New form of mucilage appears off Istanbul coasts: Expert

New form of mucilage appears off Istanbul coasts: Expert

New form of mucilage appears off Istanbul coasts: Expert

The danger of mucilage, which invaded and heavily affected the marine ecosystem of the Marmara Sea last summer, may return, as blocks of a new form of sea snot have started to appear off the coasts of Istanbul, a Turkish expert has warned.

“Scientifically, there are 10 types of mucilage. The one we saw off Istanbul is what we call cream-like mucilage,” Mustafa Sarı, the dean of the Bandırma Onyedi Eylül University’s the Maritime Faculty, said on April 26.

Mucilage is a jelly-like layer of slime that develops on the surface of the water due to the excessive proliferation of microscopic plants called phytoplankton, threatening the marine biome gravely.

Surfacing on the Marmara Sea in May 2021 and invading a large area in June the same year, the mucilage alarmed marine biologists, environmentalists, and eventually, officials. Ankara announced a 22-point action plan to clear the surging sea snot on June 6, 2021.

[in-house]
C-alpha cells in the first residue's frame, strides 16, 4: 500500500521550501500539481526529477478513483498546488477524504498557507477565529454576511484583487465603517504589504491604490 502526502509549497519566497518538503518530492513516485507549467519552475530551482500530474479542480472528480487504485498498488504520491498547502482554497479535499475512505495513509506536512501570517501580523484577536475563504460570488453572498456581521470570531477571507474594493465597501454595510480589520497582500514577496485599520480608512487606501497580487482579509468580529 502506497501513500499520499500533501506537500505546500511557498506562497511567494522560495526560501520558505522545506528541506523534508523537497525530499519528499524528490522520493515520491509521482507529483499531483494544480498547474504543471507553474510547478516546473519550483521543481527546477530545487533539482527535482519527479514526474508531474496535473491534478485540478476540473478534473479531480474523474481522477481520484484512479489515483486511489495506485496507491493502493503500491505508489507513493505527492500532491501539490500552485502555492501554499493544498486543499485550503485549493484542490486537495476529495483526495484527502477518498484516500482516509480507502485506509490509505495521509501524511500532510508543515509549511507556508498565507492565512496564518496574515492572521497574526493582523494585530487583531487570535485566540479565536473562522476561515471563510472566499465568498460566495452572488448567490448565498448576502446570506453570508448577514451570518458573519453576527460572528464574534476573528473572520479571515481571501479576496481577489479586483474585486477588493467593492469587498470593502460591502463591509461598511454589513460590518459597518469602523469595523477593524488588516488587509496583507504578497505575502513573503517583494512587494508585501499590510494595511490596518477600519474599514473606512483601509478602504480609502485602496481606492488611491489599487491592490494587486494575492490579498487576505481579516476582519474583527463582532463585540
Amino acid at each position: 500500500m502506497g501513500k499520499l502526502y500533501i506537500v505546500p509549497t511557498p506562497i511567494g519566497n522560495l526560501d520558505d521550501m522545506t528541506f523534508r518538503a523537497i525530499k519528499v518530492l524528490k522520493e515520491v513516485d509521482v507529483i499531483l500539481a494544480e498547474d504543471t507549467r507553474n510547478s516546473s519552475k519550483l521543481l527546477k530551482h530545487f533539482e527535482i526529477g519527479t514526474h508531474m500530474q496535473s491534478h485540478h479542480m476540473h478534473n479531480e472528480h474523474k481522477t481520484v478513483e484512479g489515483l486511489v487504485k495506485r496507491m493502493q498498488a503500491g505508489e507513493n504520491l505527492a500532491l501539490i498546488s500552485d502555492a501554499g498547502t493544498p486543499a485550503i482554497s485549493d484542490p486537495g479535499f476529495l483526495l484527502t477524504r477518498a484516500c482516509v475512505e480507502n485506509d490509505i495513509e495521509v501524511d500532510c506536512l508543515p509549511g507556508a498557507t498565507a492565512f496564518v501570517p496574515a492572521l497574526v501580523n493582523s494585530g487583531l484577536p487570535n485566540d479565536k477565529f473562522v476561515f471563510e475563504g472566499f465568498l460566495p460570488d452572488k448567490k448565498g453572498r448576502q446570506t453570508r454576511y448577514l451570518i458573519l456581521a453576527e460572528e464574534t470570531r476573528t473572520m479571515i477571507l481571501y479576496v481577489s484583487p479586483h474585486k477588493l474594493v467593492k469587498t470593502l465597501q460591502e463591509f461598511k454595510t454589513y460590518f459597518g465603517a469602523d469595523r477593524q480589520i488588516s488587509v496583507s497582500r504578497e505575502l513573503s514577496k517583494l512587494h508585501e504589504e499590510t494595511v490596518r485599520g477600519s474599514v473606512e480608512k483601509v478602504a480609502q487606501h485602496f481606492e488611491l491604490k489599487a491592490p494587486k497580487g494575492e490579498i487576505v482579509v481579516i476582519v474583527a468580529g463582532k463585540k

“We said before that mucilage can be back again. Unfortunately, it is seen now on some parts of Marmara Sea,” Sarı said.

The photos taken by drones and shared on social media platforms show blocks of “cream-like mucilage” off the shores of Beşiktaş and Kadıköy districts and also the Princes' Islands.

“It would be wrong to wait for changes in results unless we sweep the causes. Three things trigger the formation of mucilage, high water surface temperature, pollution sources and original structure of the Marmara Sea.”

Sarı pointed out that there is a difference in the formation of this year’s mucilage.

“Last year, the mucilage occurred on the water column, then rose to the surface. This year, the mucilage did not form on the water column,” he said. “The Marmara Sea has no time. We need national campaigns to protect it. People living along the coasts of the Marmara Sea must participate in protection efforts.”

His final warning is that more “mucilage can be back” as the pollution load on the sea has not changed and is the same as the last year’s.

Mustafa Öztürk, another professor, said that the Marmara Sea started “vomiting mucilage,” while examining the drone photos.

“The sea says, ‘I am polluted.’ If the pollution load continues, the sea will be oxygen-free, and the mucilage may return to the Golden Horn gradually,” he warned.